Blink-182 / Fall Out Boy / All-American Rejects Saddle Dome, Calgary, AB July 30

Blink-182 / Fall Out Boy / All-American Rejects Saddle Dome, Calgary, AB July 30
From the trailer park to the tanning salon, a collective cry of joy was heard when Blink-182 announced their reunion at last year's Grammy's. The band, who imploded during their last world tour, soon announced a 52-date jaunt across North America, complete with a star-studded supporting cast.

The show opened with radio-friendly power-poppers the All-American Rejects, but whatever sweetness their catchy radio singles possess was made a little creepy by their singer's overt rock-star posturing. In many ways, it was like watching Mick Jagger perform for a junior-high pep rally.

Fall Out Boy were next, and fell utterly flat. Live, they sounded like a muddy cassette tape, with only Patrick Stump's bleating voice rising above the muck. The whole thing was made more embarrassing by Pete Wentz's faux-humility, delivering lines like "We were really nervous to play for you guys," and "Some of you probably don't know who we are." Whatever, Mr. Ashlee Simpson.

To most of the world, Blink-182 play neutered pop punk, with a wealth of dick jokes but no real balls. But if you grew up with the band, you know that gives them four bar chords and some retarded lyrics, but also some pop-song gold.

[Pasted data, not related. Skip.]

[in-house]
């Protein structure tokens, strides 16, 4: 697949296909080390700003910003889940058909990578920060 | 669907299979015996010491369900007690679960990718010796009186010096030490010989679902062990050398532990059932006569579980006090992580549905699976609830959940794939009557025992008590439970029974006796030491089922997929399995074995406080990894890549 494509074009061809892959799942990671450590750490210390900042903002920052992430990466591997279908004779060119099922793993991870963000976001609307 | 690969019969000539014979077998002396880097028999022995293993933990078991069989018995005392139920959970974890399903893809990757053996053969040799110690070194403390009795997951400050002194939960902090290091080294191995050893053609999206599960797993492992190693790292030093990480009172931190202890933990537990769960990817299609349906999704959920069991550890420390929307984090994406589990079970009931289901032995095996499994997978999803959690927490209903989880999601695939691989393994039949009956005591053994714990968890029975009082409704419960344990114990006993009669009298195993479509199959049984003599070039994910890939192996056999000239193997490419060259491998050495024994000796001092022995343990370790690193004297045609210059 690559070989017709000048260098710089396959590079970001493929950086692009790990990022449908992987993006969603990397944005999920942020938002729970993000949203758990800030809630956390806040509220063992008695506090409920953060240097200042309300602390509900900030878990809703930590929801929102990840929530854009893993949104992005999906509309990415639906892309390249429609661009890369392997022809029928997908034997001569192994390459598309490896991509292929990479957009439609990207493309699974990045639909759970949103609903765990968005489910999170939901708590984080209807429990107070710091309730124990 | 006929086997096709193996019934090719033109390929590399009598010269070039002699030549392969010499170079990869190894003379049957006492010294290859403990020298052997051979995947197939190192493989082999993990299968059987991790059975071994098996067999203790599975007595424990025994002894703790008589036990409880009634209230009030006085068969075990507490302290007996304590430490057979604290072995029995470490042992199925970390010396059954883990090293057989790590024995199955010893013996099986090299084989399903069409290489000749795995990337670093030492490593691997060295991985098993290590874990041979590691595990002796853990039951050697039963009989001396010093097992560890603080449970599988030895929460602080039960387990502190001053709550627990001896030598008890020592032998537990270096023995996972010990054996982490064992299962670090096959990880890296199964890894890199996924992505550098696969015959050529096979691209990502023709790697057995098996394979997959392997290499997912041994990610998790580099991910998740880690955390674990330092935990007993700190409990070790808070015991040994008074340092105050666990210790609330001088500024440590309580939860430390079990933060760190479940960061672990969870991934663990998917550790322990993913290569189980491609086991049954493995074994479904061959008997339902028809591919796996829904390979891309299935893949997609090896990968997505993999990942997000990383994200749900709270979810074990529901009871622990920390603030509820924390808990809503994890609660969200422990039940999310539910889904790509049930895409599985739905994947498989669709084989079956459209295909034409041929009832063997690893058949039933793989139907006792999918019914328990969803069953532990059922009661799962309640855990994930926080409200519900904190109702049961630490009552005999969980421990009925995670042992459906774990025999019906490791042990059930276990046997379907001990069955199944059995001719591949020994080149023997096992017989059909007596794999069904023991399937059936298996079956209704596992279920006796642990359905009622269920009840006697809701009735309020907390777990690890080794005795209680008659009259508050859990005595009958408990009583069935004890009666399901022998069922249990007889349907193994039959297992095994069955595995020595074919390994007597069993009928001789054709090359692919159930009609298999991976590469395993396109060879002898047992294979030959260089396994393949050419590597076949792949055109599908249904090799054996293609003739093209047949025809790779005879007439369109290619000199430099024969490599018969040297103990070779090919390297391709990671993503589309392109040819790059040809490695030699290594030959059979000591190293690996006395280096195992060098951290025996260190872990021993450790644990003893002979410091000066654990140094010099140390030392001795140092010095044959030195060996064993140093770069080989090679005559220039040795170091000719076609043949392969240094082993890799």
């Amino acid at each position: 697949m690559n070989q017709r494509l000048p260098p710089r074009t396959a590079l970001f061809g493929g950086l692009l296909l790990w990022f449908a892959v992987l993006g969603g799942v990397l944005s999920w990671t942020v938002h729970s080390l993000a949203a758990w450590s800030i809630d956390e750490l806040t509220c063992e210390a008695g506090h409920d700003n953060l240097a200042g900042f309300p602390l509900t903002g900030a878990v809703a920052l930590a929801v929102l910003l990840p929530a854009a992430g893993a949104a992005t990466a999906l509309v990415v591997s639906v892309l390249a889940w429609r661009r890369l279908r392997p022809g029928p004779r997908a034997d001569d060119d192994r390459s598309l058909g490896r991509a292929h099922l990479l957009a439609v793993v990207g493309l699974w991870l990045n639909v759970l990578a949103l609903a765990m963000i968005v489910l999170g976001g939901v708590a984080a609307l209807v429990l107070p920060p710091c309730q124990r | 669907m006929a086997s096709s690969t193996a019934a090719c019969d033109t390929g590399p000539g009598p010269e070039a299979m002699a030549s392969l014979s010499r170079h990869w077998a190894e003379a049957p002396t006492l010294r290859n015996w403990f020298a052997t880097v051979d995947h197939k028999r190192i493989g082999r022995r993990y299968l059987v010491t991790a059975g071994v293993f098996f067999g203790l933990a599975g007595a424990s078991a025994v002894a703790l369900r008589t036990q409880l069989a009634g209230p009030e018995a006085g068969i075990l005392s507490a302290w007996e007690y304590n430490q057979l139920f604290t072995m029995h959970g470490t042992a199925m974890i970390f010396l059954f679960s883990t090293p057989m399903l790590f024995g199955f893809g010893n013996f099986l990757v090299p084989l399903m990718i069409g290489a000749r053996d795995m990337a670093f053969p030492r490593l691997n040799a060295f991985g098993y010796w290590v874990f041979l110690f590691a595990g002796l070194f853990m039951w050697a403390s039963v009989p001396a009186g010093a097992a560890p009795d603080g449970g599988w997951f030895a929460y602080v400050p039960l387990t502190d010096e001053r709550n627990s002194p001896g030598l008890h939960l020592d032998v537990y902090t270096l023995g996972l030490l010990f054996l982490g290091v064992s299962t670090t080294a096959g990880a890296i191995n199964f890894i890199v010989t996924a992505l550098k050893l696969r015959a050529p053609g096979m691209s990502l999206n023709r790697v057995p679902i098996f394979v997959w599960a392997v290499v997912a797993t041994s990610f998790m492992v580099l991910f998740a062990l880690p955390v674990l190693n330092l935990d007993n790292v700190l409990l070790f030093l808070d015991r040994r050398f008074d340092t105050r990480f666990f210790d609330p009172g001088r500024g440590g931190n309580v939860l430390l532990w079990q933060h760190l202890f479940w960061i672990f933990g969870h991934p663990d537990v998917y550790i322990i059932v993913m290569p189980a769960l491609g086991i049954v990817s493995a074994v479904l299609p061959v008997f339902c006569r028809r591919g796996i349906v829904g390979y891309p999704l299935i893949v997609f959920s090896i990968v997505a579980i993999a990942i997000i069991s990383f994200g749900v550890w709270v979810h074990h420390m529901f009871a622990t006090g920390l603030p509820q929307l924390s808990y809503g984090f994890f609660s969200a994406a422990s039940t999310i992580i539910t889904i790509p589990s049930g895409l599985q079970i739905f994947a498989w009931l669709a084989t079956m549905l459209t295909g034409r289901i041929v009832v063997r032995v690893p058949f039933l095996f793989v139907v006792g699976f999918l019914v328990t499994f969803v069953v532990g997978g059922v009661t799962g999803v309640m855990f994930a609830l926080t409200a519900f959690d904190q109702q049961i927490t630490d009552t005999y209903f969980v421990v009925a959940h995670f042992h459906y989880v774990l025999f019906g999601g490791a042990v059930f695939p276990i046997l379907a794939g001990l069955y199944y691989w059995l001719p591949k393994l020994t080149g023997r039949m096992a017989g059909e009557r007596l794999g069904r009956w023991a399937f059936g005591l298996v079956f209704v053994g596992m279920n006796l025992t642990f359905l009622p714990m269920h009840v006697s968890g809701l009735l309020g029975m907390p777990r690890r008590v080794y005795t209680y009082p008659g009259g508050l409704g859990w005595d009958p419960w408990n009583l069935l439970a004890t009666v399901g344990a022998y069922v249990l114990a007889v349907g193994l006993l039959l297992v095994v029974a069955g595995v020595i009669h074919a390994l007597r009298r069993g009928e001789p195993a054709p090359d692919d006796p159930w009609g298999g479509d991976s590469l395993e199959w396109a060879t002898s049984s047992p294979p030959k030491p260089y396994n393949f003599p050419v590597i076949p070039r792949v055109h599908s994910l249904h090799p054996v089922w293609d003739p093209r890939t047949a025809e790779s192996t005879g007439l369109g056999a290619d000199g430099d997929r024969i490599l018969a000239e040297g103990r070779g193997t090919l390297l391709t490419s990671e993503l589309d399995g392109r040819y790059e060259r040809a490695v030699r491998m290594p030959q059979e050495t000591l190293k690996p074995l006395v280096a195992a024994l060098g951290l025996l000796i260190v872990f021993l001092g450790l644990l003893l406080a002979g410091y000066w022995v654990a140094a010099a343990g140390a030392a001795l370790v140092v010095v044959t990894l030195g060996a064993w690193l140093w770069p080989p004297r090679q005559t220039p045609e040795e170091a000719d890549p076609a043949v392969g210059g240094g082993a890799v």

And in their reformed state, the band unleashed hits from their entire catalogue, including stand outs from Buddha and Dude Ranch. Guitarist Tom DeLonge has seemingly retired the embarrassing "artist" persona he developed during Angels and Airwaves, instead reverted back to the unbelievably childish banter that was once his calling card. It made for a mix of so-bad-it's-good and just straight-up good, which kept faces grinning from start to finish.

The encore involved Blink's Travis Barker performing a solo on a flying drum kit before a mini-set that closed the night with a confetti-aided version of "Dammit." Yes, if you're too cool, Blink-182 is low-brow pop music played by juvenile adults cashing in on teen angst. But if you choose to swallow your pride, it's easy to get lost in the fun. After all, who doesn't want to be a teenager forever?